Ask Alice

Do you have an interiors dilemma? Consult our resident specialist
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The Independent Online

Q. We are planning an outdoor dinner party to celebrate my parents' 40th wedding anniversary. We're going to hire or buy a gazebo, and I would love your tips on decorating this.
Pamela Forbes, e-mail

A. First, go to a good ethnic deli and buy a huge quantity of thyme. Scatter it all over the floor of the gazebo – it will look and smell divine throughout the evening (just make sure that granny doesn't set fire to it with her fags!). I would suggest that you invest in some beautiful lighting, avoiding too many candles, as they can be a fire risk. Take a look at One Red Sky ( www.oneredsky.com), which sells a string of 40 clear chandelier-like crystals, more than three metres in total, for only £29. Three or four of these would produce a lovely effect. You could also visit Greenfingers ( www.greenfingers.com), which sells 20 dragonfly or butterfly lights for £24, all with 10 metres of cable (warning: don't allow these ones to get damp). If you're not worried about fire risks, another lovely idea is to create a little pathway to the gazebo by placing tea lights in small, white paper bags, available from all good sweetie shops. These will glow with a soft, golden light, marking the way to the evening's festivities in a romantic way.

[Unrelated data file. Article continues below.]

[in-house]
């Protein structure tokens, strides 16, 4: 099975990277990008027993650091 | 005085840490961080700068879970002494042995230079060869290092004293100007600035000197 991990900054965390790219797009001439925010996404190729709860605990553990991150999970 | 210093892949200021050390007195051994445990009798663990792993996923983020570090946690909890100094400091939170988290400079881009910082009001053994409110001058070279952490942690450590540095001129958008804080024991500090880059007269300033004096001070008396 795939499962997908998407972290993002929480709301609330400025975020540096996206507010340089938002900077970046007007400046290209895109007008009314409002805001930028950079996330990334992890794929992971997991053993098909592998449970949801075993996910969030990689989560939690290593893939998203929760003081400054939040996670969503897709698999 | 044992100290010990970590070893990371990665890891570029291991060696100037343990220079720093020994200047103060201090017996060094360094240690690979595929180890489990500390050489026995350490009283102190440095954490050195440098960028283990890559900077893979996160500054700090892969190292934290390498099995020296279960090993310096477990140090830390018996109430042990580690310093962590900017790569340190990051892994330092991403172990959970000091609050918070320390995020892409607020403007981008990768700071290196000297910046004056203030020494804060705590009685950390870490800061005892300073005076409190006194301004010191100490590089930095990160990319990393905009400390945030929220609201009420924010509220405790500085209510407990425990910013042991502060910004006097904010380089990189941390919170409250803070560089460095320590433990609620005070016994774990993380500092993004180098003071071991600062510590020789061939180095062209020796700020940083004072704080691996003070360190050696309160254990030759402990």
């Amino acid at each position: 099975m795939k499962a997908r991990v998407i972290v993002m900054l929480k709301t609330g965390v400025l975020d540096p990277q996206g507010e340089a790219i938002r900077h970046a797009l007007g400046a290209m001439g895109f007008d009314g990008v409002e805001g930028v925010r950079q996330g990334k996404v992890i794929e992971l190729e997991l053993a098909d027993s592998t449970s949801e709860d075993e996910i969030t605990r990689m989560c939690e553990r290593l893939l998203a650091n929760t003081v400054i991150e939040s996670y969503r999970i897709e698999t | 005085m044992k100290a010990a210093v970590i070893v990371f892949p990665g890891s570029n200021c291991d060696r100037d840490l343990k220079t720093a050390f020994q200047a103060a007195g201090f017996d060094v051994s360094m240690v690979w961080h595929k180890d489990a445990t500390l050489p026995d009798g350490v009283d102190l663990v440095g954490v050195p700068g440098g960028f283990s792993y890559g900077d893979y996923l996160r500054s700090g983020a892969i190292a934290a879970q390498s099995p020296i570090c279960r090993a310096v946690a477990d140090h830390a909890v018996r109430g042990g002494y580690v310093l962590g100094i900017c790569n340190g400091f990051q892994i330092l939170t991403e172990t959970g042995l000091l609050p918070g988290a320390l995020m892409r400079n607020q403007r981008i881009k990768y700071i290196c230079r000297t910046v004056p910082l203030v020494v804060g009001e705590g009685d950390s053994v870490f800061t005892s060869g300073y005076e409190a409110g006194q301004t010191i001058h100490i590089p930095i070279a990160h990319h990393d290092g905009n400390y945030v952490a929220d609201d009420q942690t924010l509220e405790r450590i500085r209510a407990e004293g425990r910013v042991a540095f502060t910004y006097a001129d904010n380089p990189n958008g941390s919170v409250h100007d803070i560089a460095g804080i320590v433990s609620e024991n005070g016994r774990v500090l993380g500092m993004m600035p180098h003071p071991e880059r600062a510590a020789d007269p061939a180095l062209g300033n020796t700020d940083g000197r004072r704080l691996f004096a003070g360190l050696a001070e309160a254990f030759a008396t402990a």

Q. I've got quite a small bedroom and I am looking for a pretty chest of drawers which doesn't take up too much space – most of the ones I've seen are very bulky. Can you suggest anything?
Mara Anderson, Brixton

A. The Clifton Ivory half-moon chest of drawers from Laura Ashley (0871 230 2301; www.lauraashley.com) is just the thing. Its bowed front gives it a slender appearance, it's got four drawers, and its antiqued ivory patina gives it a nicely subtle aged look. At £600, it's not cheap, but if you wanted to find another curved example, it might be best to start looking in local junk shops – most furniture shops sell mainly square-shaped chests of drawers.

Q. I am having difficulty choosing paint colours for the outside of my house. I would like to have something a bit braver than the standard white window frames and coloured door, but I'm not sure which way to go.
Geoffrey Haines, Clapton

A. My current personal favourite is a classy mix of black window frames with a sage-green front door. But it depends on your preferences. Look at other eye-catching schemes, noting down colours that you feel work well together. When you've collected a few ideas, why not experiment with some of the great design software that's available? There are plenty of packages to choose from, and most allow you to scan an image of your house or room into the programme for you to work on. Colour reproduction is not perfect on a screen, but you should be able to get enough of an idea. One programme that I can recommend is Design Workshop Classic, for Windows and Mac systems ( www.softwarestore.com, £46.03). It's great for interiors, too, and features real-time walk-throughs, light and shadow effects, and other useful tools.

Design dilemma? E-mail askalice@independent.co.uk

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